Volume 25, Number 4

Passing Through

People feel good at the Bible Belt Café. The passing woman hears three women meditating over a laptop, exegesis in the air. They are puzzling over the Old Testament, wondering out loud how someone could be Jewish. They have never met anyone Jewish. What would it mean, to be Jewish? Though she is merely passing, she helps out: It means we don’t believe the Messiah has come.

The passing woman threads her way through the Bible Belt Café and hears no trace of doubt. Again she discovers herself a spy passing easily among the others. She knows the carols on the radio, all the words, though these are not her songs, though she goes silent on every Christ. Holiday coffees hold cold-weather flavors in balmy SoCal. Gingerbread, pumpkin pie spice, eggnog, candy cane mocha. Those aren’t religious, they’re seasonal, says her friend. They are for the North, for snow, and Nick is a saint, she thinks. Wherever she goes, four-pointed stars, and long lines to sit in Santa’s lap. Didn’t you ever sit on Santa’s lap? Yes, but he was only a man.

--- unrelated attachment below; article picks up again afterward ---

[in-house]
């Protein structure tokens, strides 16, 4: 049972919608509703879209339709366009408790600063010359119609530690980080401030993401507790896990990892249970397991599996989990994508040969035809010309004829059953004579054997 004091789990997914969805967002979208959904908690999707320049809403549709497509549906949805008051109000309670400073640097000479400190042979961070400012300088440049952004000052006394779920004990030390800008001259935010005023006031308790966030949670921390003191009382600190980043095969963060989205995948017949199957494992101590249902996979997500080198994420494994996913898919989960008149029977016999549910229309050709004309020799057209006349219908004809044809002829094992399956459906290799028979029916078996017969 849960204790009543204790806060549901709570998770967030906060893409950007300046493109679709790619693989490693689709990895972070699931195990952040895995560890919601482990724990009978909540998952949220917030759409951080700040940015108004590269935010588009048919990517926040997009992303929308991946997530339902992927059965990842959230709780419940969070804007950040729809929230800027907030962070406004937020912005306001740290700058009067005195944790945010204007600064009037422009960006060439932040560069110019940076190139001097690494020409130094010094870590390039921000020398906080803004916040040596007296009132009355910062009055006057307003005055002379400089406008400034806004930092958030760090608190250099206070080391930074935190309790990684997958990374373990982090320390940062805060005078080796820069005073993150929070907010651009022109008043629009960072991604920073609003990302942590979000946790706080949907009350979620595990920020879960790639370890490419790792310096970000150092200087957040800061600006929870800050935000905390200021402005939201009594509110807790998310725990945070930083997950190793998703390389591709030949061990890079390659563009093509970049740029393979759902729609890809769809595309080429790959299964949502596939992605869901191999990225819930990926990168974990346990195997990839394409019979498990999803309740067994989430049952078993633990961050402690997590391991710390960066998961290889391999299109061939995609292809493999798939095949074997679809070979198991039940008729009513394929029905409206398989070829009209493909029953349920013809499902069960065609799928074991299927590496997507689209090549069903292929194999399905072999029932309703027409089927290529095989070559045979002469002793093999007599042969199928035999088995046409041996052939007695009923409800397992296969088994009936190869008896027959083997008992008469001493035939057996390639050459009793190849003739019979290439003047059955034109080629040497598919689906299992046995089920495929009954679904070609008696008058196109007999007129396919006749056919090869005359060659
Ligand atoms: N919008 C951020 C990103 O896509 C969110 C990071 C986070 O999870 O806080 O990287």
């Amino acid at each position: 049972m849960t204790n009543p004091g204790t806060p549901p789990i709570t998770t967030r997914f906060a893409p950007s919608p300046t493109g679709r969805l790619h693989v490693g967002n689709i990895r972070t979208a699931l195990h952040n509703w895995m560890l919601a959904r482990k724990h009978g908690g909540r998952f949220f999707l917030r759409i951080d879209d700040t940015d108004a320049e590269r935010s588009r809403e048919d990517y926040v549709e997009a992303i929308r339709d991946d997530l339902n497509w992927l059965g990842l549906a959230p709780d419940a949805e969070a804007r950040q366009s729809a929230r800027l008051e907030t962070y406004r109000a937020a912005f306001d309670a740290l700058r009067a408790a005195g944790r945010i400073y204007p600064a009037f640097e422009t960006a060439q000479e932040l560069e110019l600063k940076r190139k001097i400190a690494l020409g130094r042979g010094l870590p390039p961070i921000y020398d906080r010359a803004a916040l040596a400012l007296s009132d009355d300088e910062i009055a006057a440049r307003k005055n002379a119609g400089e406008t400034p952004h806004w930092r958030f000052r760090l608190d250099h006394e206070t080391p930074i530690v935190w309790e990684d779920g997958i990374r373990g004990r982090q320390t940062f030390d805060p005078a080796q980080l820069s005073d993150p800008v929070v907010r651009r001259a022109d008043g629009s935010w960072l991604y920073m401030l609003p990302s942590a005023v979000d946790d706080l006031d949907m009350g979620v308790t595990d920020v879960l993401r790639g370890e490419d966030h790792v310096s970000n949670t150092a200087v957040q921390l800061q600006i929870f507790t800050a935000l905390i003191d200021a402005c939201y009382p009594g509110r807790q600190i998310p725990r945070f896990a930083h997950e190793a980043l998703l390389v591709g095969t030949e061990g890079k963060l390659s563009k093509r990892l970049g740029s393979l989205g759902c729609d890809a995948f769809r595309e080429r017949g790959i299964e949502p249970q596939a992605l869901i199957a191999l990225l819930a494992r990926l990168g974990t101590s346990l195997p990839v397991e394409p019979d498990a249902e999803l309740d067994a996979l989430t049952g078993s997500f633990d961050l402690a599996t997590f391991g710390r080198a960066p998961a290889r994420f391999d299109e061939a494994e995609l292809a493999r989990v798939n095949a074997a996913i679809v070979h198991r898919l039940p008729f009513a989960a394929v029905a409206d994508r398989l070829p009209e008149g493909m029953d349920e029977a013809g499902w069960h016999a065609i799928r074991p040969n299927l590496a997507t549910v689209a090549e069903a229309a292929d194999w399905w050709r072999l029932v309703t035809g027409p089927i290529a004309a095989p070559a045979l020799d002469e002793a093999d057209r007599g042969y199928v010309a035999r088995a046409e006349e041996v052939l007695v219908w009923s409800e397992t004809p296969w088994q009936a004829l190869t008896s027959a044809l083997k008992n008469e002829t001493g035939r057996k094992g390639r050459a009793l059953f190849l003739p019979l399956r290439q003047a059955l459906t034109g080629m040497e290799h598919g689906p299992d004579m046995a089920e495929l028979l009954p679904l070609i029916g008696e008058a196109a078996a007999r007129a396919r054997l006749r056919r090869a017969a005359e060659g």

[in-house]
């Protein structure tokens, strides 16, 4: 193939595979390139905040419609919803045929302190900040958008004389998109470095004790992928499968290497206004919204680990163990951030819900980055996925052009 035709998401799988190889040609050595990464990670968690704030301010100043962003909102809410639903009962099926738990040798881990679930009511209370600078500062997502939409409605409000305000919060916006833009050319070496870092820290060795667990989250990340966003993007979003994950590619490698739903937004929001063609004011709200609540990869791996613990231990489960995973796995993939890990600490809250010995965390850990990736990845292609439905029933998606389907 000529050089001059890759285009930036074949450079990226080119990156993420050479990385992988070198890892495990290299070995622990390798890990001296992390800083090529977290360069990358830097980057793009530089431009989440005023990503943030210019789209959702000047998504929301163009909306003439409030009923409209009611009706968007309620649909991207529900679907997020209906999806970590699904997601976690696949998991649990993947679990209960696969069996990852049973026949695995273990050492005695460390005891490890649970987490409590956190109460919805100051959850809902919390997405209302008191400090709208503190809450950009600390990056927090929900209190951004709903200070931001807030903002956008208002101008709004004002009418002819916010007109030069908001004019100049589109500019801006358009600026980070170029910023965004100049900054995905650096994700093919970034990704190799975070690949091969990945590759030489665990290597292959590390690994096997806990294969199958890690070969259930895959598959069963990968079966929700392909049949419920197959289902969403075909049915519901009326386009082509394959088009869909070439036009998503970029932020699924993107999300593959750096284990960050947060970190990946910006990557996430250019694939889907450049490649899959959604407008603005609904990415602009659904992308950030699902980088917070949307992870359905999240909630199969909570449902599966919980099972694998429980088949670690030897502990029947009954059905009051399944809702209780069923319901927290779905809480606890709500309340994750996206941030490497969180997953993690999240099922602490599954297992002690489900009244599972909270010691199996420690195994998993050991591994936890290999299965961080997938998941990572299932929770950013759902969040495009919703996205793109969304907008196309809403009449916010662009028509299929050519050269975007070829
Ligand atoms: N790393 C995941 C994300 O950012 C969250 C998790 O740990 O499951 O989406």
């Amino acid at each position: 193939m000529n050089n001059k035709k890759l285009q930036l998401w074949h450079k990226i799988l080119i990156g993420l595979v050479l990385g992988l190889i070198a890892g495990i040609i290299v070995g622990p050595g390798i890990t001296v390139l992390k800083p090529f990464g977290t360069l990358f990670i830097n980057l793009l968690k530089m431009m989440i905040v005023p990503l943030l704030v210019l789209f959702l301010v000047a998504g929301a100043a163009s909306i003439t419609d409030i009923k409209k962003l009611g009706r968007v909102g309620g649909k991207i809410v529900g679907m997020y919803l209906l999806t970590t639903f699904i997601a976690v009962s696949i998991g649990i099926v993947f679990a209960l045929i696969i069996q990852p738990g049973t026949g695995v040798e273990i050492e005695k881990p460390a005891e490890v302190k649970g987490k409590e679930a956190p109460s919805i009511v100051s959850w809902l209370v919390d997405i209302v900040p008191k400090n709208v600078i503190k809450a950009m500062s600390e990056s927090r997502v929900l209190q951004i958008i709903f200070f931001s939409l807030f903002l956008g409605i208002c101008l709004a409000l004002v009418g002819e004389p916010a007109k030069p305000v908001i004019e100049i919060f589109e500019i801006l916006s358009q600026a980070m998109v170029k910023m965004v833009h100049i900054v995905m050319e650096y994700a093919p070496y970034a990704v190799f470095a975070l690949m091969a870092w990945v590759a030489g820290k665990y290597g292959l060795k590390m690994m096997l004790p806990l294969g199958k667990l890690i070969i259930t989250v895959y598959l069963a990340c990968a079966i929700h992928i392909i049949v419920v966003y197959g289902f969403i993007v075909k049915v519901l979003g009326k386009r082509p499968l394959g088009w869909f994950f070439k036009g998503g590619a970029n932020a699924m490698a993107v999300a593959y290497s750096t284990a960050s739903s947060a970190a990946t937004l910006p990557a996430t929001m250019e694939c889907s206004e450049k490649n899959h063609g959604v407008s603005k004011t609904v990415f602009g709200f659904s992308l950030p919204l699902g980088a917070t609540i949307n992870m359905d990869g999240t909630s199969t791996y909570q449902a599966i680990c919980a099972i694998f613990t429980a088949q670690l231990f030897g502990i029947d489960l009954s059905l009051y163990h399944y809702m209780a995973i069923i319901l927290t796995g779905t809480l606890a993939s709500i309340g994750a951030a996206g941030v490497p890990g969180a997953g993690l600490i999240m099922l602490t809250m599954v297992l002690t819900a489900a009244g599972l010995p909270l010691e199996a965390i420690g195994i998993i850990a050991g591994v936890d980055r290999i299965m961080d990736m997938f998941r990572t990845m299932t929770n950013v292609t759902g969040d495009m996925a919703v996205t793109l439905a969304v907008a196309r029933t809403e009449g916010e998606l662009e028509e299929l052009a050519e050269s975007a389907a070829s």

The passing woman hears two pastors talk about their deacons, their youth groups. One gives thanks: Football brought me closer to Jesus. The thermal sleeve on her cardboard cup offers eternal refills of worldly coffee in the name of the Samaritan woman at the well. Your choice of French or Vienna roast, even espresso bitter as original sin.

The passing woman lowers her voice when she says Jewish. Eyes cast down, she edges past the busy tables. Latte plus tip rents a table for three hours. The passing woman draws from her own well. She bypasses Holy Writ to spin her own thread, fragile as corn silk. She knows she is no prophet. When God has spoken to her, He has not used words. Once He twisted her tongue to keep her secrets. Once He stabbed her stomach, doubled her over, to tell her to stand up and run. Once He smote her flat to show her that leaven was gone from her life. He has never bothered with prayers or praise, only with thunder, and bolts of lightning.

—Karen Greenbaum-Maya